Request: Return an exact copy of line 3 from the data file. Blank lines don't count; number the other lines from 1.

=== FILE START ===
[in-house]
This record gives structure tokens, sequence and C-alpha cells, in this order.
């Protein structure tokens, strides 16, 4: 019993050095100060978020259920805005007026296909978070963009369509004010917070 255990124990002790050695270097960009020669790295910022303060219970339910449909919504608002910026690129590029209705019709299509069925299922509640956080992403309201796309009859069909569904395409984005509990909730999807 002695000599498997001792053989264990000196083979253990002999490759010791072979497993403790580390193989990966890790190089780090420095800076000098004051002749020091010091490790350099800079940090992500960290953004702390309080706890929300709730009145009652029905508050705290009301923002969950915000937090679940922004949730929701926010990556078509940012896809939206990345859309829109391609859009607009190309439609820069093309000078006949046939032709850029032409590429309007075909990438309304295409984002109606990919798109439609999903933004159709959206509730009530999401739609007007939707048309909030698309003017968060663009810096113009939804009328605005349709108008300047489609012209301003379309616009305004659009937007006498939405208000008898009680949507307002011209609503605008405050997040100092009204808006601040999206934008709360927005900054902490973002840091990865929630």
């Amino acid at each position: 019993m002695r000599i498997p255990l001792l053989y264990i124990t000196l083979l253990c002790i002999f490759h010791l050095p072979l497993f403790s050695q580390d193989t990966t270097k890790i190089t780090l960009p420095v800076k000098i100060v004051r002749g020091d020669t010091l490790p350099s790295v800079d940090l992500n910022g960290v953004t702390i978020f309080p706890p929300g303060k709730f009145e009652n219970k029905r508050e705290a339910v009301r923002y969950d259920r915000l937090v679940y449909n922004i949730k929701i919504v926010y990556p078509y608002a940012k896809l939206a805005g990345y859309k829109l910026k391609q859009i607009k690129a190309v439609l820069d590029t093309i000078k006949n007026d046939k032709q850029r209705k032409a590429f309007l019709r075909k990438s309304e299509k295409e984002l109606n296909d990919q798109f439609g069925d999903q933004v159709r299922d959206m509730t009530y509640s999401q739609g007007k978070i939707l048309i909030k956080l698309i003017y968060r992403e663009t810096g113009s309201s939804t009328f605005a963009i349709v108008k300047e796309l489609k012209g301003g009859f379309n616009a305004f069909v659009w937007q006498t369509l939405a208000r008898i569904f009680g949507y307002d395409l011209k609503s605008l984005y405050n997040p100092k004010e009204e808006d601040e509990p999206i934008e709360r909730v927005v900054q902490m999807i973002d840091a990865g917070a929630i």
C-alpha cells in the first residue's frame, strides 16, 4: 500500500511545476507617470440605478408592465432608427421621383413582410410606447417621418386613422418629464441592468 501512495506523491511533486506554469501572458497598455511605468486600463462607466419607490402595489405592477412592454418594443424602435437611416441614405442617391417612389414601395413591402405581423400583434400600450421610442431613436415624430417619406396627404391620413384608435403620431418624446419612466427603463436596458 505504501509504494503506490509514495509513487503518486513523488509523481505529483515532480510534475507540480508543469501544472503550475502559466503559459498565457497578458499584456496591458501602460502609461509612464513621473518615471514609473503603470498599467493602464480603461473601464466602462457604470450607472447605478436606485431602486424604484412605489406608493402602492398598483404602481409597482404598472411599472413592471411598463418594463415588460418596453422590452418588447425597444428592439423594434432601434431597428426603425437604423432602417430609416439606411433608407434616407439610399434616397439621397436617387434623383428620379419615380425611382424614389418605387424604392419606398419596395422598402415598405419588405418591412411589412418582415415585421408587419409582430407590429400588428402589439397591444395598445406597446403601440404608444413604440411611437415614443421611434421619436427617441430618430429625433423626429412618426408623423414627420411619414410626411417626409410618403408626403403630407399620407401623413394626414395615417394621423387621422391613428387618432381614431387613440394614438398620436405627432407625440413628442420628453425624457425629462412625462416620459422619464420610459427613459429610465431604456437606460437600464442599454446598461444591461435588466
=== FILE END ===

């Protein structure tokens, strides 16, 4: 019993050095100060978020259920805005007026296909978070963009369509004010917070 255990124990002790050695270097960009020669790295910022303060219970339910449909919504608002910026690129590029209705019709299509069925299922509640956080992403309201796309009859069909569904395409984005509990909730999807 002695000599498997001792053989264990000196083979253990002999490759010791072979497993403790580390193989990966890790190089780090420095800076000098004051002749020091010091490790350099800079940090992500960290953004702390309080706890929300709730009145009652029905508050705290009301923002969950915000937090679940922004949730929701926010990556078509940012896809939206990345859309829109391609859009607009190309439609820069093309000078006949046939032709850029032409590429309007075909990438309304295409984002109606990919798109439609999903933004159709959206509730009530999401739609007007939707048309909030698309003017968060663009810096113009939804009328605005349709108008300047489609012209301003379309616009305004659009937007006498939405208000008898009680949507307002011209609503605008405050997040100092009204808006601040999206934008709360927005900054902490973002840091990865929630």